Woody Guthrie festival to feature big names


Wednesday, July 12th 2000, 12:00 am
By: News On 6


EDITOR'S NOTE: KOTV Channel 6 and kotv.com are proud sponsors of this year's Woody Guthrie Free Folk Music Festival. For a complete festival schedule, CLICK HERE.

OKEMAH, Okla. (AP) -- Not long ago, a festival celebrating the legacy of Woody Guthrie in the folk singer's home state would not have garnered much attention. But organizers and performers in the third annual Woody Guthrie Free Folk Festival believe the event is proof that Oklahoma now embraces Guthrie.

This year's festival begins Wednesday with a special fund-raising concert by singer Jackson Browne in Okemah's Crystal Theater. Another fund-raising performance in the theater is planned Sunday and will feature Guthrie's friend and fellow folk legend, Pete Seeger. It has taken years for Oklahomans to openly accept Guthrie, who was well-known for his leftist political beliefs. "There was a vocal group against Woody and what they felt like he believed in," said Randy Norman, president of the Woody Guthrie Coalition. "They were never the majority. Woody was controversial, we understood that. My thinking is if I lived in the 1920s and 1930s, how do we know what we would've stood for at that time?"

Born Woodrow Wilson Guthrie in 1912, Guthrie grew up in Okemah during the years of the soup lines and massive unemployment of the Great Depression. Guthrie's songs like "Dust Bowl Blues," "The Ballad of Tom Joad" and "Pastures of Plenty" mirrored the populist beliefs of the times. But his pro-union, pro-working class leanings soon earned him a communist label that even his classic "This Land is Your Land," could not make him palatable to many Americans.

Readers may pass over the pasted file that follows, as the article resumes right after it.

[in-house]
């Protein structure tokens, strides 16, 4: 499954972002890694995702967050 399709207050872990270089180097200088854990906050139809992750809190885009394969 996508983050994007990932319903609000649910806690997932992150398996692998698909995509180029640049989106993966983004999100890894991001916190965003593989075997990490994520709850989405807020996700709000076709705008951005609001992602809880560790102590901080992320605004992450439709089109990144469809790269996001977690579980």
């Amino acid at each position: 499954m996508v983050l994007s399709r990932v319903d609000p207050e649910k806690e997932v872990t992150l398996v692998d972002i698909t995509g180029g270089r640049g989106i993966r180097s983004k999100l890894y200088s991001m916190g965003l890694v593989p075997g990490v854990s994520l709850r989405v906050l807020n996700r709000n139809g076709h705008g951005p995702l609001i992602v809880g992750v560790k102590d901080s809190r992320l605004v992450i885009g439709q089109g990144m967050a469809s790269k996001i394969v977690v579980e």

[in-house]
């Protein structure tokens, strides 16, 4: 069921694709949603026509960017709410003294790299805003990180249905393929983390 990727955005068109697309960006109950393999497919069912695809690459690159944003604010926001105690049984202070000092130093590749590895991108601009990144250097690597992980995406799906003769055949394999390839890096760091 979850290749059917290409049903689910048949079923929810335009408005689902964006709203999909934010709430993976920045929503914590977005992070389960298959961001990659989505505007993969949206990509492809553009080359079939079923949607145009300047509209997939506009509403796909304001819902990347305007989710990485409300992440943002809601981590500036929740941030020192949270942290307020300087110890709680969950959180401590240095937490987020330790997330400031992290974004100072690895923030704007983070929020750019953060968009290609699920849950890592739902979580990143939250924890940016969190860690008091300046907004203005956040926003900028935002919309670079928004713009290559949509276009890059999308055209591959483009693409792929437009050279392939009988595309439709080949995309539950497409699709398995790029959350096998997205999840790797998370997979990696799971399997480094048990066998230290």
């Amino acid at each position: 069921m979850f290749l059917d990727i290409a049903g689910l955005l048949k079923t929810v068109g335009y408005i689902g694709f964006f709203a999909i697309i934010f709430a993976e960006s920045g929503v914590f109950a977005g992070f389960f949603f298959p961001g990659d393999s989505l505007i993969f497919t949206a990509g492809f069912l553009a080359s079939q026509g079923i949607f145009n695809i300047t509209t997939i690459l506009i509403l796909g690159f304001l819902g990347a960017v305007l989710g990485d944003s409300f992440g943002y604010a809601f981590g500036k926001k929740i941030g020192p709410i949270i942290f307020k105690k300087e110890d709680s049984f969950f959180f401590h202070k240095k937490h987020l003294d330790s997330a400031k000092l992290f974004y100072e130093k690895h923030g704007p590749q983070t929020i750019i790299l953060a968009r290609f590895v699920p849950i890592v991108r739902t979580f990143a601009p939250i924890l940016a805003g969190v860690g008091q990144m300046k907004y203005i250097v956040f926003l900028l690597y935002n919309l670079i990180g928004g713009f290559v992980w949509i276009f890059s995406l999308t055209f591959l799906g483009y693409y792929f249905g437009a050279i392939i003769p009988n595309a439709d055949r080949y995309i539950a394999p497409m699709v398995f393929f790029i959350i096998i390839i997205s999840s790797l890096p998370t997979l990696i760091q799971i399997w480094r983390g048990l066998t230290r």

With the passage of time, his admirers came to outnumber the "anti-Woody Guthrie people," said Bill McCloud, president of the Orphanage Society, a Pryor organization that produces the festival. "They are literally dying off," McCloud said. "We're no happy about that. But it's the older generation that feels that way (about Guthrie)."

To Seeger, Guthrie was "one of the most extraordinary Americans of the 20th century." Both revered for their contributions to modern American folk music, Seeger and Guthrie spent part of their youth building a body of work that would later influence performers such as Bob Dylan ,Joan Baez and Bruce Springsteen. Seeger said. "Any damn fool can get complicated, but he had the genius of simplicity."

Others, like Norman, wanted to remember Guthrie's contributions and their efforts resulted in the first Woody Guthrie Free Folk Festival in 1998. This year, the festival has added children's activities in the park and other outdoor performances at the "Pastures of Plenty" Amphitheater and campground. Between 3,000 and 4,000 people are expected. Browne's concert sold out in a matter of days, McCloud said .Organizers kept the appearance low-key so that those who wanted to attend the festival because of Guthrie could get first crack at th etickets, he said. "It also gave people around the country the same opportunity to get the tickets," McCloud said. The tickets were only announced on the group's Web site, he said.

On Thursday, at least eight groups are slated to perform at the amphitheater, including the Red Dirt Rangers, Barton & Sweeney and Michael Fracasso. DoublnotSpyz, Tom Skinner and Ellis Paul are among those performing Friday. Seeger and his grandson, Tao Rodriguez-Seeger, will join Arlo Guthrie on Saturday. Seeger and his grandson will perform at the special benefit concert Sunday to raise money for the Oklahoma chapter of the Huntington Disease Society of America.

KOTV Channel 6 is a proud sponsor of the festival. For more information, go to the Woody Guthrie Free Folk Festival web site for a complete schedule.